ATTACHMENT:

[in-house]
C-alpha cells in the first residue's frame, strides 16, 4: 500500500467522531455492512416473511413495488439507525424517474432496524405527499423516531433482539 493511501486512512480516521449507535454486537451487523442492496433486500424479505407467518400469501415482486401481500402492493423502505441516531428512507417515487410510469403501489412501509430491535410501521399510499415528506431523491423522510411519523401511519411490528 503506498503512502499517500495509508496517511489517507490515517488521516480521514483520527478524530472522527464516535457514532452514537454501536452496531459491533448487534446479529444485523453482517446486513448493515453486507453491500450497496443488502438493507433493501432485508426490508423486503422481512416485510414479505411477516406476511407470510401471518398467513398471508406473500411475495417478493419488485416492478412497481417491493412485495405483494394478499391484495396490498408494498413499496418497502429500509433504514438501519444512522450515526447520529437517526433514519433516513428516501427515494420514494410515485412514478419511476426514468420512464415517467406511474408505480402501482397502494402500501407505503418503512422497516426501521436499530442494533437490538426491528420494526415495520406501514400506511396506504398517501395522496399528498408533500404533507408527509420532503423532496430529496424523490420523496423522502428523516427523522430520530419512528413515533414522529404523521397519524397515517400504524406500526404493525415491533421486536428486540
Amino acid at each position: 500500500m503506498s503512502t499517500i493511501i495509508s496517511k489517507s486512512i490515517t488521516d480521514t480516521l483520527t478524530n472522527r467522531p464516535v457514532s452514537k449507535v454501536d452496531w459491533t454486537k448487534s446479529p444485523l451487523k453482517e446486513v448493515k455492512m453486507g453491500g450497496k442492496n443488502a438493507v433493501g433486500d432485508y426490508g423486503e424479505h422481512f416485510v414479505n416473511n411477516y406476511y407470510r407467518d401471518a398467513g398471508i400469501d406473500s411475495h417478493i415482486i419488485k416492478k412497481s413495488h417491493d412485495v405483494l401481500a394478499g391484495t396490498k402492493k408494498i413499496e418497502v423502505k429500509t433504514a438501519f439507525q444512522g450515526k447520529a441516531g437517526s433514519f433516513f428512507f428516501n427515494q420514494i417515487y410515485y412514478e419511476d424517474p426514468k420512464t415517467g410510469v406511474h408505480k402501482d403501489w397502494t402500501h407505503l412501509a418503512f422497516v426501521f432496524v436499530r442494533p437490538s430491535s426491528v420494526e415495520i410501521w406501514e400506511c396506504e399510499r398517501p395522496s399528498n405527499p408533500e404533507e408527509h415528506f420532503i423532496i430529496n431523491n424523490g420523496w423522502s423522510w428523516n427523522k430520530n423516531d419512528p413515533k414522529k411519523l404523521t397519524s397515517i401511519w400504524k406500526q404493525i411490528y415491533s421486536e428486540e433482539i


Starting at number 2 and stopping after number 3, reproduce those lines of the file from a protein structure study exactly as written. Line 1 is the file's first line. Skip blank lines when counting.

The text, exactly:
C-alpha cells in the first residue's frame, strides 16, 4: 500500500467522531455492512416473511413495488439507525424517474432496524405527499423516531433482539 493511501486512512480516521449507535454486537451487523442492496433486500424479505407467518400469501415482486401481500402492493423502505441516531428512507417515487410510469403501489412501509430491535410501521399510499415528506431523491423522510411519523401511519411490528 503506498503512502499517500495509508496517511489517507490515517488521516480521514483520527478524530472522527464516535457514532452514537454501536452496531459491533448487534446479529444485523453482517446486513448493515453486507453491500450497496443488502438493507433493501432485508426490508423486503422481512416485510414479505411477516406476511407470510401471518398467513398471508406473500411475495417478493419488485416492478412497481417491493412485495405483494394478499391484495396490498408494498413499496418497502429500509433504514438501519444512522450515526447520529437517526433514519433516513428516501427515494420514494410515485412514478419511476426514468420512464415517467406511474408505480402501482397502494402500501407505503418503512422497516426501521436499530442494533437490538426491528420494526415495520406501514400506511396506504398517501395522496399528498408533500404533507408527509420532503423532496430529496424523490420523496423522502428523516427523522430520530419512528413515533414522529404523521397519524397515517400504524406500526404493525415491533421486536428486540
Amino acid at each position: 500500500m503506498s503512502t499517500i493511501i495509508s496517511k489517507s486512512i490515517t488521516d480521514t480516521l483520527t478524530n472522527r467522531p464516535v457514532s452514537k449507535v454501536d452496531w459491533t454486537k448487534s446479529p444485523l451487523k453482517e446486513v448493515k455492512m453486507g453491500g450497496k442492496n443488502a438493507v433493501g433486500d432485508y426490508g423486503e424479505h422481512f416485510v414479505n416473511n411477516y406476511y407470510r407467518d401471518a398467513g398471508i400469501d406473500s411475495h417478493i415482486i419488485k416492478k412497481s413495488h417491493d412485495v405483494l401481500a394478499g391484495t396490498k402492493k408494498i413499496e418497502v423502505k429500509t433504514a438501519f439507525q444512522g450515526k447520529a441516531g437517526s433514519f433516513f428512507f428516501n427515494q420514494i417515487y410515485y412514478e419511476d424517474p426514468k420512464t415517467g410510469v406511474h408505480k402501482d403501489w397502494t402500501h407505503l412501509a418503512f422497516v426501521f432496524v436499530r442494533p437490538s430491535s426491528v420494526e415495520i410501521w406501514e400506511c396506504e399510499r398517501p395522496s399528498n405527499p408533500e404533507e408527509h415528506f420532503i423532496i430529496n431523491n424523490g420523496w423522502s423522510w428523516n427523522k430520530n423516531d419512528p413515533k414522529k411519523l404523521t397519524s397515517i401511519w400504524k406500526q404493525i411490528y415491533s421486536e428486540e433482539i